Betting on Hahn and Hill to solidify the second and third spots in the rotation is bold, and there’s not much behind them either. Oakland’s bullpen ERA of 4.63 was third-worst in the bigs last year, and while righthanders Ryan Madson and Liam Hendricks were solid additions this off-season, it's asking a lot for them to shrink that number substantially. The success of this unit will rest on the left shoulder of closer Sean Doolittle, whom the Athletics hope to get a full season out of after he missed most of last year with a slight rotator cuff tear.

If you must find a weak spot on Oakland's offense, it’s probably with the declining Billy Butler. He’s still under contract for two more years and $20 million and was borderline useless at the plate last year, hitting a meager .251/.323/.390 with just 15 home runs in 601 plate appearances. ‘Country Breakfast’ is getting cold.​

MORE MLB: AL breakout candidates | AL busts | AL rookies to watch

Jason O. Watson/Getty Images

X-Factor: Billy Burns, CF

The 26-year-old Burns, taken in the 32nd round of the 2011 draft by the Nationals and acquired by the A's for lefty reliever Jerry Blevins after the '13 season, was a revelation for Oakland last year. He hit .294/.334/.392 in 555 plate appearances, stole 26 bases and scored 70 runs. That, coupled with a solid glove in centerfield, made him worth 2.8 WAR last year, good for second among hitters on the team behind Reddick and Vogt (who tied for first).

Burns will look to take a giant leap this season, taking lessons from Hall of Famer Rickey Henderson on base stealing and further refining his offensive game. Considering the A’s are paying him next to nothing (he won't be arbitration eligible until 2018), he could turn into one of the best value outfielders in the game. If he can get on base frequently, the middle of the Athletics' order will have no issues driving him in. Burns will be instrumental to Oakland's success.​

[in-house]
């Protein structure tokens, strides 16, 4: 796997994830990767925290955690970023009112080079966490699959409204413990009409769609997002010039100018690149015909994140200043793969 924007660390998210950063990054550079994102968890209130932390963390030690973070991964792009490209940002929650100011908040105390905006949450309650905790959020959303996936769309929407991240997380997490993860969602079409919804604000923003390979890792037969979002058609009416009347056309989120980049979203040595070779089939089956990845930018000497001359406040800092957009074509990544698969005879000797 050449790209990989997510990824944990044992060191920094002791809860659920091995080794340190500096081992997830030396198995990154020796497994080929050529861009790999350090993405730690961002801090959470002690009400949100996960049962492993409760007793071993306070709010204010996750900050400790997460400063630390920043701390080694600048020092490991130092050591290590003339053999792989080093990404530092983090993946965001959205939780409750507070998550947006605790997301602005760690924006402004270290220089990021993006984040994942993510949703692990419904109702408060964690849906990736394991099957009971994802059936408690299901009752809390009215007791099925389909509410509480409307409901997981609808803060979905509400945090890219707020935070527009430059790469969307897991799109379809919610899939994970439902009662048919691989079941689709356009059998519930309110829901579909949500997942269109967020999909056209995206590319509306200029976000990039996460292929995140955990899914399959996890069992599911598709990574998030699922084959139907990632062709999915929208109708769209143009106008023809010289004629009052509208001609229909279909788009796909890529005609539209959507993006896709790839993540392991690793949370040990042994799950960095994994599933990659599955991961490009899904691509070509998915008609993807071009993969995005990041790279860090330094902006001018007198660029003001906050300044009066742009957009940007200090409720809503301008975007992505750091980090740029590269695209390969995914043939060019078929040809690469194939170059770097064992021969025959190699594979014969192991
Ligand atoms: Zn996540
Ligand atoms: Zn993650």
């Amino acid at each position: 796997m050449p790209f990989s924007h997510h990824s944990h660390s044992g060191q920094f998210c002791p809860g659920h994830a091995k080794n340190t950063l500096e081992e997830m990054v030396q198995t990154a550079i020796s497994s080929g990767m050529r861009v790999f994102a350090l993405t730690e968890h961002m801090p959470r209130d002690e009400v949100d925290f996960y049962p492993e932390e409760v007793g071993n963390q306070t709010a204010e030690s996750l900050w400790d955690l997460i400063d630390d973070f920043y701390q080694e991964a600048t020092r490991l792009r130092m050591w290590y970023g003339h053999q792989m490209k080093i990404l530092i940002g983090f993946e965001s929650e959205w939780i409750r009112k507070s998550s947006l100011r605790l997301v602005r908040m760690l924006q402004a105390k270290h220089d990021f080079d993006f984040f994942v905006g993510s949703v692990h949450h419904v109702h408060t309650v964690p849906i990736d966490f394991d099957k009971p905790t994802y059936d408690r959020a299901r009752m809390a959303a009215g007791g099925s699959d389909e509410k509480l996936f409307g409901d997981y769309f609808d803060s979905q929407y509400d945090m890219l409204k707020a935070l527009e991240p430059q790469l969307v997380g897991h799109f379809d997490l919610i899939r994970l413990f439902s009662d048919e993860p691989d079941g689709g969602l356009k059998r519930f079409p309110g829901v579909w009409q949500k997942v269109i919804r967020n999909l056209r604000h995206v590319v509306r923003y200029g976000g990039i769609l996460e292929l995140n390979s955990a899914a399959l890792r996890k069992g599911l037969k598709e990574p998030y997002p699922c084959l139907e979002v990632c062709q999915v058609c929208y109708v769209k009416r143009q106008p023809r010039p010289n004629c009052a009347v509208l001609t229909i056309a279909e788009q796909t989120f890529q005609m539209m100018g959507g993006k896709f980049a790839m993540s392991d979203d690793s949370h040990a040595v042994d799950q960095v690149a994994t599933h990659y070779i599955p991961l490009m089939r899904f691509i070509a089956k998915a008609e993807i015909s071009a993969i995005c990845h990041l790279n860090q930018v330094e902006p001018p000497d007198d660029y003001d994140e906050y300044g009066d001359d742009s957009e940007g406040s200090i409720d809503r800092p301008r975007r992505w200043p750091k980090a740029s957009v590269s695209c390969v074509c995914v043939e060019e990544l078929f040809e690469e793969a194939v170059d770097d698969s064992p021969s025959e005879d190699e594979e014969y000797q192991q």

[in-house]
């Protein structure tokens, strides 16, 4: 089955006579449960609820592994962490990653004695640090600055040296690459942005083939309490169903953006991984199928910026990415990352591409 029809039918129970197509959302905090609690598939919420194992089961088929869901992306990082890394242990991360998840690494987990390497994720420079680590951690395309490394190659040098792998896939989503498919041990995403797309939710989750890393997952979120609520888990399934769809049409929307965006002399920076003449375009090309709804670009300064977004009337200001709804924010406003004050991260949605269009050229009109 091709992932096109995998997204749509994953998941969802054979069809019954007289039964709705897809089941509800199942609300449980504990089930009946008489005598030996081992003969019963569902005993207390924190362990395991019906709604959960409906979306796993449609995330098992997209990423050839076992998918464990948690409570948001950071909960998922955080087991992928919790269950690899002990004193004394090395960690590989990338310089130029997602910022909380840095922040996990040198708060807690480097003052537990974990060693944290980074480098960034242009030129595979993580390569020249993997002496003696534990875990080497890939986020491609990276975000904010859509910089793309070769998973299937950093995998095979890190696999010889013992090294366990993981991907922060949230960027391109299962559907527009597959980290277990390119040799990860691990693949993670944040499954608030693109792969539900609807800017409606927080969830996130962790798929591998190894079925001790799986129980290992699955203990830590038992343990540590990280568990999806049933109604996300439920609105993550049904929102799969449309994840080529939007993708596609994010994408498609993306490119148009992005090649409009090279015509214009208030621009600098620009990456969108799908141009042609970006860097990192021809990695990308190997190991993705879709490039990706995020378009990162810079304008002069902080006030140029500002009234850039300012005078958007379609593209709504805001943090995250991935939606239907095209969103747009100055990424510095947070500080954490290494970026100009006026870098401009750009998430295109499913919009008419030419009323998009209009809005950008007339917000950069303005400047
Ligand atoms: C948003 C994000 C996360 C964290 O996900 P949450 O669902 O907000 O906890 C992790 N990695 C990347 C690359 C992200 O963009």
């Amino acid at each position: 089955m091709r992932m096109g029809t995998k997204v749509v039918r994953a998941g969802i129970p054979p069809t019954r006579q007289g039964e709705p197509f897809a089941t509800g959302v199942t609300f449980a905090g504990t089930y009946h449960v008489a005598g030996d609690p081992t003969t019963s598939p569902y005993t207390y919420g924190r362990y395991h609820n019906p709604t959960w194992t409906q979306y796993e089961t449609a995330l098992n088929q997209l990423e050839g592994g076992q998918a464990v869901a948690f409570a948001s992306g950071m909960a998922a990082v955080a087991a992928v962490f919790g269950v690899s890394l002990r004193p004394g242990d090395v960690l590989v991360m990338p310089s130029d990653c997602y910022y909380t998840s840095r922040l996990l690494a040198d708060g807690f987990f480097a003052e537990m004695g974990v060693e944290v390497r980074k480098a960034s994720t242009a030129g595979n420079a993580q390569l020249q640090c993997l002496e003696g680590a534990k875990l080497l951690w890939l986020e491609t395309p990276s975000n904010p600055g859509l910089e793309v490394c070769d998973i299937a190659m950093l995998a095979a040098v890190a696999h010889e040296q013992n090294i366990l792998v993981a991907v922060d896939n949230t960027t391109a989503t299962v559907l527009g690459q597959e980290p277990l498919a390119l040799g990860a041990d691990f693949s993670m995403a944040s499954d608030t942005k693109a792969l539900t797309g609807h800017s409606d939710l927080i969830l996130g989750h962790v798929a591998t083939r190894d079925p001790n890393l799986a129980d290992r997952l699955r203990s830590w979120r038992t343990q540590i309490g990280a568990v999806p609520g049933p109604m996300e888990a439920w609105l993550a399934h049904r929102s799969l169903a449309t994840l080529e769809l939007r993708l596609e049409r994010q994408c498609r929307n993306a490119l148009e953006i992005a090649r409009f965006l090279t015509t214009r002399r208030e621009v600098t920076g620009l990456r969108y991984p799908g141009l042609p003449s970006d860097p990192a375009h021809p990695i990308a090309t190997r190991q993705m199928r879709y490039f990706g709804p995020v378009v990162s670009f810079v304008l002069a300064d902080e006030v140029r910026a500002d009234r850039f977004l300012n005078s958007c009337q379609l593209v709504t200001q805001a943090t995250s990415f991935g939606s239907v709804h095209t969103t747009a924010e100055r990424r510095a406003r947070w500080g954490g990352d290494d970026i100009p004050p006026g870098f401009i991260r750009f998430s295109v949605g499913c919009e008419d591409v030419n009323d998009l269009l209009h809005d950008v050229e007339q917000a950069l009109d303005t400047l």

Number To Know: 2.9

That’s all the Athletics have received in return (in WAR) for reigning AL MVP Josh Donaldson, who was traded to the Blue Jays before last season. The combined efforts of Lawrie, Graveman and lefthander Sean Nolin paled in comparison to what Donaldson did in a career year for Toronto, posting 8.8 WAR. Two pieces of that deal are already gone: Lawrie was traded to the White Sox in December for two minor leaguers, and Nolin was released over the winter to make room for Davis (and subsequently signed with the Brewers). The fourth player sent to Oakland, shortstop Franklin Barreto, is still a while away from being pro-ready; the 20-year-old topped out at high A ball for the A's last year, albeit performing well (.302/.333/.500 in 364 plate appearances).

It’s safe to say this trade hasn’t worked out for the Athletics so far, and with half of the return already elsewhere, it's hard to see Oakland recouping much of the value it gave up. An ascension up the rotation from Graveman would help the Athletics live with the deal, but they shouldn't be holding their breath.​

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Scout’s Takes

Most Overrated: Billy Butler, DH

"He’s a $30 million one-trick pony, and if you run out of that one trick, you can't hide him."

Most Underrated: Sonny Gray, SP

"I think if he were on a championship-quality team, he could've perhaps been a Cy Young winner last year. I don't think the world knows how good Sonny Gray is."